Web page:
HuntingNut
HuntingNut
   Login or Register
HomeCommunity ForumsPhoto AlbumsRegister
     
 

User Info

Welcome Anonymous


Membership:
Latest: biggamehunter1967
New Today: 0
New Yesterday: 1
Overall: 12520

People Online:
Members: 0
Visitors: 41
BOT: 3
Total: 44
Who Is Where:
 Visitors:
01: Forums
02: Photo Albums
03: Photo Albums
04: News
05: Forums
06: Forums
07: Forums
08: News
09: Forums
10: Forums
11: Forums
12: Forums
13: Forums
14: Forums
15: Home
16: News
17: Forums
18: Forums
19: Forums
20: Forums
21: Forums
22: Forums
23: Forums
24: Home
25: Forums
26: Forums
27: Forums
28: Forums
29: Forums
30: Forums
31: Forums
32: Forums
33: News
34: Your Account
35: Forums
36: Forums
37: Forums
38: Forums
39: Forums
40: Forums
41: Forums
  BOT:
01: Photo Albums
02: Forums
03: Forums

Staff Online:

No staff members are online!
 

Coppermine Stats
Photo Albums
 Albums: 304
 Pictures: 2343
  · Views: 313858
  · Votes: 1302
  · Comments: 85
 

Support our Advertisers

  One step to far

Hunting StoriesI was about 26 years old, when I found myself cross country skiing in Pennsylvania. The day was not a typical February winter day, gray sky about 10 degrees, slight breeze and snowing. The snow was falling with enough force to lend a very quiet day and obscure my movement. Following game trails for about 5 miles I came to a marsh. It was called Levenson’s Meadow, I don’t know who Levenson was.

The “meadow” was created by a very deep channel of slow moving water. Erosion had done it’s work over the past centuries and created the channel but also an extensive wetland. The Hummocks and grasses kept the area mostly clear of people not wanting to get wet. This cold winter had in fact frozen the marsh and channel into what seemed like a solid sheet.

The snow increased its intensity and soon visibility was only about 50 feet. I looking through the trees, down into the marsh The creek channel was clearly free of hummocks and grass. One push and I was off. Leaving the trees the snow seemed to intensify further obscuring my visibility. Crossing the hummocks was fairly simple on the skis but once I made it to the channel I was able to move with a smooth and determined gait. I spotted some movement ahead of me and stopped. For some reason I was along the edge of the channel next to the grasses when I saw the otter. It would dive under the ice swim back and repeat this seemingly endlessly, until it came up with a trout. Soon there after I discovered I was watching two otters not one. I watched the two otters long enough to decide I could get closer. Slowly moving forward the otters did not notice my presence or didn’t care. As is usual one step to many and they were off. I stood and waited for a good while longer, thinking I could out wait them.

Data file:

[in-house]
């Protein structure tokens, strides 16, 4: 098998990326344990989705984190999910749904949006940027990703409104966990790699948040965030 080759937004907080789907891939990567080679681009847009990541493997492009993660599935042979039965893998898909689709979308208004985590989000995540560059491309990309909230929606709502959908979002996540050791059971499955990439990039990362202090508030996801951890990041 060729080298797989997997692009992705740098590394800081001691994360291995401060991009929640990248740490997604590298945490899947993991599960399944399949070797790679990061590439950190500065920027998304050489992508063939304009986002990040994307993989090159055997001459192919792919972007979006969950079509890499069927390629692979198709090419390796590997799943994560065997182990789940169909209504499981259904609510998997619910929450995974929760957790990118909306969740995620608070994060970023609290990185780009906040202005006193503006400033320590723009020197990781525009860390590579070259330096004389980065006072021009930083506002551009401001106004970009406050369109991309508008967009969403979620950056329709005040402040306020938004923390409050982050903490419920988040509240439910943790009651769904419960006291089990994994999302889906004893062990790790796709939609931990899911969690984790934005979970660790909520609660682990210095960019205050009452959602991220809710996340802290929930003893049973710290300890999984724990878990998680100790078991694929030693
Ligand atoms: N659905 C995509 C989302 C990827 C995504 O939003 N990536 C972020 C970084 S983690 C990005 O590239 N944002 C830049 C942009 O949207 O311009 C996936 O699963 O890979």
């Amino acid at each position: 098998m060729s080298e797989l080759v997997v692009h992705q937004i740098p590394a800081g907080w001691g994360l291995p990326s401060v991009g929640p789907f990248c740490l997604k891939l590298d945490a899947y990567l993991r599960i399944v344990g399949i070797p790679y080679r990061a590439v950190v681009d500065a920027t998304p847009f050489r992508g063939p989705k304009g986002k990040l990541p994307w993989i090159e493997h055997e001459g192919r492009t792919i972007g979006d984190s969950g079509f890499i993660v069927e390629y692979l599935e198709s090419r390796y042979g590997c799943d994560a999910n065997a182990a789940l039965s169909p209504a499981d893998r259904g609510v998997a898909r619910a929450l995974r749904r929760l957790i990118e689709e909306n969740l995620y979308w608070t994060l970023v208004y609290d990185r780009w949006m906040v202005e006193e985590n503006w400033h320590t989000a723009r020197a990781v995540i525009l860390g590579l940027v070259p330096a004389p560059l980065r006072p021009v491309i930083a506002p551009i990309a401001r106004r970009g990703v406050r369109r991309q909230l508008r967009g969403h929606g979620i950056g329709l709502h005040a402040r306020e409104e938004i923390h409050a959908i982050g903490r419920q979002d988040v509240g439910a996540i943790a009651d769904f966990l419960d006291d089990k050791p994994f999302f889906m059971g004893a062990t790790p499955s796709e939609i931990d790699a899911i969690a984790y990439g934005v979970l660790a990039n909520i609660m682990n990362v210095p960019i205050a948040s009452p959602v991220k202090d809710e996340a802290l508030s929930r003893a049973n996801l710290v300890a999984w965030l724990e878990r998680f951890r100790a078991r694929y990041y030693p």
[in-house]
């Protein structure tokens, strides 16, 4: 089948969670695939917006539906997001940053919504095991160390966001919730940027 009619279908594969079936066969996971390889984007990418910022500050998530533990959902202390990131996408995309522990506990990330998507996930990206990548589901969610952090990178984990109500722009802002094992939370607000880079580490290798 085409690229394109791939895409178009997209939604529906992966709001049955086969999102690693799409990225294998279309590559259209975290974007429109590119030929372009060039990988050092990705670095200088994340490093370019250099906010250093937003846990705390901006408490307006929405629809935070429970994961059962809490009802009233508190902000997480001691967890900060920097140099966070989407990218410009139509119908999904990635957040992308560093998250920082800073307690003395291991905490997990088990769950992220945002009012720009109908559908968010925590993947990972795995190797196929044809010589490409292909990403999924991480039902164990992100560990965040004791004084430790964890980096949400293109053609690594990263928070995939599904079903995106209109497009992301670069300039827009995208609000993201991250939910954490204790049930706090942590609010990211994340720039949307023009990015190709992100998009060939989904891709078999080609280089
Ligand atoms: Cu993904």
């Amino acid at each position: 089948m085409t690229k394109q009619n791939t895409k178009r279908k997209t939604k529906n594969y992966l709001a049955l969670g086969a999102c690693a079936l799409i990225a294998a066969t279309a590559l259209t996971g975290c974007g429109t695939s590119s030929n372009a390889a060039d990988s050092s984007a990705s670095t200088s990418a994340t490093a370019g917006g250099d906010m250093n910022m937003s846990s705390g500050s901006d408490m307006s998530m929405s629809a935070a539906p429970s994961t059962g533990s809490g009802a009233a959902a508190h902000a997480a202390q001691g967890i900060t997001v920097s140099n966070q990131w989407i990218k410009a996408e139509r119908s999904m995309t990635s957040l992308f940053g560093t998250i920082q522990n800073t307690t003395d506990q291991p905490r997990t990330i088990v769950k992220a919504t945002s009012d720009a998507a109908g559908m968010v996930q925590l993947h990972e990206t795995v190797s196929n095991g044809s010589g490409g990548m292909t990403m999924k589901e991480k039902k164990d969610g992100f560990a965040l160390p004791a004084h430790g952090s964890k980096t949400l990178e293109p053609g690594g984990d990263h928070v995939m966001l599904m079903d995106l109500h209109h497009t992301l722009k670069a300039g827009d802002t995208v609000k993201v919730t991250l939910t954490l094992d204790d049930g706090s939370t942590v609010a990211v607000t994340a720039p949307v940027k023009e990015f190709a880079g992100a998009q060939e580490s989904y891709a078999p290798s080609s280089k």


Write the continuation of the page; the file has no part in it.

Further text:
The snow was still falling but the wind had gone still the snow was accumulating on my jacket such that I was now almost completely white. It was time to head back when I decided to go look at the hole the otters were using as I go closer I noticed that I could not see the water directly under the ice. My mental recognition of the ice condition was just a half a step behind the cracking and water rushing up my legs. I managed to grab a handful of grass as the water came up to my neck. The predicament was made difficult by the 2 meter skis I had on. What allowed me to get so close is what was holding me back now. I rolled on my side and brought one leg up at a time. Eventually getting clear of the slow moving water recovered my poles and prepared for a long walk back. I had been skiing on about ½ inch of ice almost 2 inches above the water!

Immediately my skis iced up. I discovered that heavy skis were better than breaking through the ice every step. With my skis back on I started back to the cabin. The good news it was mostly up hill travel, the bad news was the last mile was all down hill. The worse news, it was snowing harder and getting colder. The wind had started blowing again. Climbing hills with cross country skis is a fairly easy task. With the proper wax, applied you can climb just about anything. However, skis need to stay dry. As Ice forming on them covers the wax and results in a very sticky situation. With the combined weight of my wet cloths and ice and snow covered skis I was tired and cold.

I decided youth pulled me through that one easily enough. The next time I might be much older and less able. From then on I always had with me the bare essentials for winter survival. Two heavy duty trash bags, with strike anywhere matches, a piece of pine molding and a space blanket and a pocket knife.

longwalker

Posted by longwalker on Friday, December 09, 2005 (22:14:14) (2549 reads) [ Administration ]
Related Links
 More about Hunting Stories

Most read story about Hunting Stories:
9 Year Old Girl Takes Record Book Brown Bear
 

Article Rating
Average Score: 3
Votes: 1


Please take a second and vote for this article:

Excellent
Very Good
Good
Regular
Bad

 

 


Valid CSS! Valid HTML 4.01!
Click to check if this page is realy HTML 4.01 compliant for speed :)

All logos and trademarks in this site are property of HuntingNut.com.
The comments are property of their posters, all the rest © 2011 by HuntingNut.com
Interactive software released under GNU GPL, Code Credits, Privacy Policy

.: Upgraded to DragonFly 9.2 by Dizfunkshunal :.